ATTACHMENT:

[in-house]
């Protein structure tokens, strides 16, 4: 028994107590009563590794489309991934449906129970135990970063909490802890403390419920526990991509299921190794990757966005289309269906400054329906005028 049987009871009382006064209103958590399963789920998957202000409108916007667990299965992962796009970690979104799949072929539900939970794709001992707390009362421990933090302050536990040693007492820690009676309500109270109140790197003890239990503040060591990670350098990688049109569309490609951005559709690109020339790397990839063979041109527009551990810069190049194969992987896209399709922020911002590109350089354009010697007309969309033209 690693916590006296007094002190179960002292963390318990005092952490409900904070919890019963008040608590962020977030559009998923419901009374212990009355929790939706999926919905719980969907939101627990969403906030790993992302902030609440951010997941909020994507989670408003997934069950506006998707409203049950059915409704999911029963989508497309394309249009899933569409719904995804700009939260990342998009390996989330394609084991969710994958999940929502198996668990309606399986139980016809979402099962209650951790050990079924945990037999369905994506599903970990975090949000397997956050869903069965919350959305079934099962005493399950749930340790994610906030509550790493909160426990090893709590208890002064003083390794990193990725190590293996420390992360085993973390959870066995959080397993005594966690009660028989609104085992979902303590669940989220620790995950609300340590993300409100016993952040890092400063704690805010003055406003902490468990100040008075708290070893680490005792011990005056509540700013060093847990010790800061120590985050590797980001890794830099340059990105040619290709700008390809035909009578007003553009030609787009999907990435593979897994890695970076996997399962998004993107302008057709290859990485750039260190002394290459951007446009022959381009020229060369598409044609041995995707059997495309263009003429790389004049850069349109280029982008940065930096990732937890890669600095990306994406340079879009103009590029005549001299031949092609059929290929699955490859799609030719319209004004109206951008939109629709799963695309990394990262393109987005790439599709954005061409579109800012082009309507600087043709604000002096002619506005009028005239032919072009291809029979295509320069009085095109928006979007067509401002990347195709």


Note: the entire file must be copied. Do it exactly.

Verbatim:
[in-house]
């Protein structure tokens, strides 16, 4: 028994107590009563590794489309991934449906129970135990970063909490802890403390419920526990991509299921190794990757966005289309269906400054329906005028 049987009871009382006064209103958590399963789920998957202000409108916007667990299965992962796009970690979104799949072929539900939970794709001992707390009362421990933090302050536990040693007492820690009676309500109270109140790197003890239990503040060591990670350098990688049109569309490609951005559709690109020339790397990839063979041109527009551990810069190049194969992987896209399709922020911002590109350089354009010697007309969309033209 690693916590006296007094002190179960002292963390318990005092952490409900904070919890019963008040608590962020977030559009998923419901009374212990009355929790939706999926919905719980969907939101627990969403906030790993992302902030609440951010997941909020994507989670408003997934069950506006998707409203049950059915409704999911029963989508497309394309249009899933569409719904995804700009939260990342998009390996989330394609084991969710994958999940929502198996668990309606399986139980016809979402099962209650951790050990079924945990037999369905994506599903970990975090949000397997956050869903069965919350959305079934099962005493399950749930340790994610906030509550790493909160426990090893709590208890002064003083390794990193990725190590293996420390992360085993973390959870066995959080397993005594966690009660028989609104085992979902303590669940989220620790995950609300340590993300409100016993952040890092400063704690805010003055406003902490468990100040008075708290070893680490005792011990005056509540700013060093847990010790800061120590985050590797980001890794830099340059990105040619290709700008390809035909009578007003553009030609787009999907990435593979897994890695970076996997399962998004993107302008057709290859990485750039260190002394290459951007446009022959381009020229060369598409044609041995995707059997495309263009003429790389004049850069349109280029982008940065930096990732937890890669600095990306994406340079879009103009590029005549001299031949092609059929290929699955490859799609030719319209004004109206951008939109629709799963695309990394990262393109987005790439599709954005061409579109800012082009309507600087043709604000002096002619506005009028005239032919072009291809029979295509320069009085095109928006979007067509401002990347195709």